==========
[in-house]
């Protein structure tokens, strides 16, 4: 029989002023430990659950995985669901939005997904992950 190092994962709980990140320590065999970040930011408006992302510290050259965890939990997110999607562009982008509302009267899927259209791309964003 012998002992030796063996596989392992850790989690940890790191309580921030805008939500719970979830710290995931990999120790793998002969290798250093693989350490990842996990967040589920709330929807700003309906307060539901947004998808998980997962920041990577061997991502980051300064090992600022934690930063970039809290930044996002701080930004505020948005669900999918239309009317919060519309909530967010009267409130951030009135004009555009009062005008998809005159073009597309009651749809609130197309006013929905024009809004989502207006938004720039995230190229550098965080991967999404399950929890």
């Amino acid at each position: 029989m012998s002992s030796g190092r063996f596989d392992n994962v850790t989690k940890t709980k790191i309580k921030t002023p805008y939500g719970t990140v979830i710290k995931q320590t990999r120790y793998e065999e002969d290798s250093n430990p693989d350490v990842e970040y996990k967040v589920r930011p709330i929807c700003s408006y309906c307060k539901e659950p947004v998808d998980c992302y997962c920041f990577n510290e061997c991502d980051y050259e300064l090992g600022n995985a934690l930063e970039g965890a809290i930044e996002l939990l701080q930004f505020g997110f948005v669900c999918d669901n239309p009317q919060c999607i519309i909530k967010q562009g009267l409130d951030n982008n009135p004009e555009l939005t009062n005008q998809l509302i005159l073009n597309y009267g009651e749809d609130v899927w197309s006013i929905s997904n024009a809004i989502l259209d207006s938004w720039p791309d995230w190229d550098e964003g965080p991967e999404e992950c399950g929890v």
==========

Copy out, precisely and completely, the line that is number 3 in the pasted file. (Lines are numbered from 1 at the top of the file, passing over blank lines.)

């Amino acid at each position: 029989m012998s002992s030796g190092r063996f596989d392992n994962v850790t989690k940890t709980k790191i309580k921030t002023p805008y939500g719970t990140v979830i710290k995931q320590t990999r120790y793998e065999e002969d290798s250093n430990p693989d350490v990842e970040y996990k967040v589920r930011p709330i929807c700003s408006y309906c307060k539901e659950p947004v998808d998980c992302y997962c920041f990577n510290e061997c991502d980051y050259e300064l090992g600022n995985a934690l930063e970039g965890a809290i930044e996002l939990l701080q930004f505020g997110f948005v669900c999918d669901n239309p009317q919060c999607i519309i909530k967010q562009g009267l409130d951030n982008n009135p004009e555009l939005t009062n005008q998809l509302i005159l073009n597309y009267g009651e749809d609130v899927w197309s006013i929905s997904n024009a809004i989502l259209d207006s938004w720039p791309d995230w190229d550098e964003g965080p991967e999404e992950c399950g929890v």